CFRA Family Leave and California Paid Sick Leave Expanded to Employees’ “Designated Persons”
Published: October 3, 2022
Existing California law provides employees with the right to take paid and unpaid leaves to care for certain family members when they need the employee’s assistance to obtain medical treatment, diagnosis, or preventative care. On September 29, 2022, Governor Newsom signed into law AB 1041, which adds a “designated person” to the list of individuals for whom an employee may take California Family Rights Act or use paid sick leave.
Under the California Family Rights Act (CFRA), California public employers and private employers with 5 or more employees are required to grant up to 12 workweeks of unpaid time off to employees who qualify, for family care and medical leave. Employees may take CFRA leave to care for defined family members. Now, AB 1041 has added to the list of defined family members, to include a “designated person.” A “designated person” is any individual related by blood or whose association with the employee is the equivalent of a family relationship. This person can be designated at the time of requesting leave. However, employers may limit employees to one designated person per 12-month period. This does not increase the number of total workweeks available for CFRA leave (which may be taken intermittently).
Also, under California’s state paid sick leave law (the Healthy Workplaces, Healthy Families Act of 2014), employees who work in California for an employer for 30 or more days within a year are entitled to accrue and use paid sick days for diagnosis, care, or treatment of an existing health condition of, or preventive care for, an employee or an employee’s “family member”. Existing law defines “family member” to include individuals who share a prescribed relationship with the employee (parent, child, etc.). Now, the definition of the term “family member” includes a “designated person”. Of note, this definition is broader than the CFRA definition – for purposes of use of paid sick leave, as worded, the “designated person” can apparently be any person identified by the employee at the time the employee requests paid sick days (although “designated person” falls under the definition of “family member”). However, employers may limit employees to one designated person per 12-month period. And again, this does not increase the number of total paid sick days available. Notably, some local paid sick leave ordinances, including Los Angeles and San Francisco, already include their own definitions of “designated person.” Employers subject to both state and local ordinances will have to adopt the most expansive definition.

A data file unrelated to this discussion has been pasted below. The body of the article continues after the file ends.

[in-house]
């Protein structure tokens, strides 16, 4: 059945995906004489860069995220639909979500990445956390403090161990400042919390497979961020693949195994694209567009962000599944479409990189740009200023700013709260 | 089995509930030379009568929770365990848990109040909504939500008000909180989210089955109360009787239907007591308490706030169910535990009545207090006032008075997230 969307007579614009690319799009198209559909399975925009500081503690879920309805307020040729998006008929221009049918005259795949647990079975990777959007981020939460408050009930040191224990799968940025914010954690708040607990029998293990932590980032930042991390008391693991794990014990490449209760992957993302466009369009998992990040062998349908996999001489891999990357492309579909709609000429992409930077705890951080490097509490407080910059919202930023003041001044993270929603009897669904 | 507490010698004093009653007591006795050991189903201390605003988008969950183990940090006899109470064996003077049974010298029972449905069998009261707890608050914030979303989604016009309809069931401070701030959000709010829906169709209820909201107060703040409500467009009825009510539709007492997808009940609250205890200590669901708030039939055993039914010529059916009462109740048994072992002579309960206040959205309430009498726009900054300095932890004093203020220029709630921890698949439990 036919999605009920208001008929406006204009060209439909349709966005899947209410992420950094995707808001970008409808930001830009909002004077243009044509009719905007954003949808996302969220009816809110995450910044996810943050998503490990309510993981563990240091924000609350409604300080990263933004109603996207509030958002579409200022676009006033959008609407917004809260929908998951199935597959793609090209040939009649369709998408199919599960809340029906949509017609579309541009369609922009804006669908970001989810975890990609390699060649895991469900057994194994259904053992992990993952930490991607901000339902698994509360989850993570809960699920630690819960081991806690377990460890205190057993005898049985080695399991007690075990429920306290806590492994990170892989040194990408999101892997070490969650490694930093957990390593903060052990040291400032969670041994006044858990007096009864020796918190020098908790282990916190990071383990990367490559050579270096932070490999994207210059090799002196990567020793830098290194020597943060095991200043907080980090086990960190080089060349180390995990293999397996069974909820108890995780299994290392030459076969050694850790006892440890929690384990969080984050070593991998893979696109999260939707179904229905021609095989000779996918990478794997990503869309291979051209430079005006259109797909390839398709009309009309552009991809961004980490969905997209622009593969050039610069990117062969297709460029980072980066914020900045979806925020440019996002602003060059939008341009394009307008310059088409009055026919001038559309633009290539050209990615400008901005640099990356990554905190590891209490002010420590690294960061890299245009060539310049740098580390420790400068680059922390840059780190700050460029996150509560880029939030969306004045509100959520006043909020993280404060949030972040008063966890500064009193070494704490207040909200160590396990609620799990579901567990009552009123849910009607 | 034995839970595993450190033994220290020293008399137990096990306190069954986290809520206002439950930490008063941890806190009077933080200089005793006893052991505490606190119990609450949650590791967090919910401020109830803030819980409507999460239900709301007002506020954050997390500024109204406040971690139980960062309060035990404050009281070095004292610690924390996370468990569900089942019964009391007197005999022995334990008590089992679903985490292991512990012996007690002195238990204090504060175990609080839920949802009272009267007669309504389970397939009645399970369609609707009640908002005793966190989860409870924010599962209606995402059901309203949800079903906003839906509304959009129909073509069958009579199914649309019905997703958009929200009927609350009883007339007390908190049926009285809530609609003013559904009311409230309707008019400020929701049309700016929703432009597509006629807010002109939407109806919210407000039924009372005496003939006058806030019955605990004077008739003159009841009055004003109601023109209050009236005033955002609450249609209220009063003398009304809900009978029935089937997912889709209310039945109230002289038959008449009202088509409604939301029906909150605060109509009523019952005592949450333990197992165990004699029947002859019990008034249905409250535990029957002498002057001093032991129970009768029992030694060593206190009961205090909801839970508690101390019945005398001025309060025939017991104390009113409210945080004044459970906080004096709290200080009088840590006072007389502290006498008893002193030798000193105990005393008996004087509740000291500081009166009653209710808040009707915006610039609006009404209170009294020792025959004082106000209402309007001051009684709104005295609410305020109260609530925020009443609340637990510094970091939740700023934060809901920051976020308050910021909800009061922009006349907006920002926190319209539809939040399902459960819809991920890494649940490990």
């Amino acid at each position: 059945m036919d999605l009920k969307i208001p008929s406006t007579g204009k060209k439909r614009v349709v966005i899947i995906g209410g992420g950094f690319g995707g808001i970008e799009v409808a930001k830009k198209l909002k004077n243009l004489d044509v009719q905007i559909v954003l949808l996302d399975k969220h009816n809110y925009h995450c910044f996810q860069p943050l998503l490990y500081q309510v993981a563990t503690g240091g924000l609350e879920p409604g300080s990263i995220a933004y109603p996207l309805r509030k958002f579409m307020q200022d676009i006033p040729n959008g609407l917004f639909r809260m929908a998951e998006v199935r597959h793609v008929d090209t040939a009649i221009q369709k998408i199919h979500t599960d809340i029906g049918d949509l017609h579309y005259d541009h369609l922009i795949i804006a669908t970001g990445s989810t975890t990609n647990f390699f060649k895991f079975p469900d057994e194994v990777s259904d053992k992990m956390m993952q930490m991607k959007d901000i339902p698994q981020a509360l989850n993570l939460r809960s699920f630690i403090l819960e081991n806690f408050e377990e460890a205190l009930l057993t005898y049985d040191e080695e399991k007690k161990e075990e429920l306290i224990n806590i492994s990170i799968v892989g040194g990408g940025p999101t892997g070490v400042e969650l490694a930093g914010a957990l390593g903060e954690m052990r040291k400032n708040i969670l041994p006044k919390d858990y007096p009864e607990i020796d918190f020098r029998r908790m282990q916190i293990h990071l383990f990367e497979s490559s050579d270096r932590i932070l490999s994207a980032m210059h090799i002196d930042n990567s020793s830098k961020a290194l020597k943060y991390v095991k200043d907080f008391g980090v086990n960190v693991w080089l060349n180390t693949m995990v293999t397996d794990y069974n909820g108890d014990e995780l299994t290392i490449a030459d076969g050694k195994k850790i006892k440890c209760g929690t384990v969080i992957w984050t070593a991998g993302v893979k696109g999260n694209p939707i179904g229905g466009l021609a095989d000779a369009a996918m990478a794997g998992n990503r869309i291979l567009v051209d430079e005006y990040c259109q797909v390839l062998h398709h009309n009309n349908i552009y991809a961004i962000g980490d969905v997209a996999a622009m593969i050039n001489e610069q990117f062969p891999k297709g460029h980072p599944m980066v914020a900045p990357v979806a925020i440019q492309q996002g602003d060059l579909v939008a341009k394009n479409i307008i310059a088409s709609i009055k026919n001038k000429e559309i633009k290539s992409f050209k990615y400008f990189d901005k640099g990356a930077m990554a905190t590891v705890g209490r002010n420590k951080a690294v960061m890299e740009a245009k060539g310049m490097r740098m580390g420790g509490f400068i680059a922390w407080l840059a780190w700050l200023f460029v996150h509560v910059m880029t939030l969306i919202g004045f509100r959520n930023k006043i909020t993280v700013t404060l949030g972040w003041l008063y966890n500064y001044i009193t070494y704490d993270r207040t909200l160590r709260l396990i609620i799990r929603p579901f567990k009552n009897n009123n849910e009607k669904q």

We recommend that California employers contact their Weintraub Tobin employment lawyer to update their handbooks and paid sick leave policies immediately, both to include the new definitions and to limit the number of “designated persons” to one per 12-month period. We also recommend employers ensure that all supervisors and HR professionals are aware of these new definitions so that they do not inadvertently deny employees’ leave requests for “designated persons”.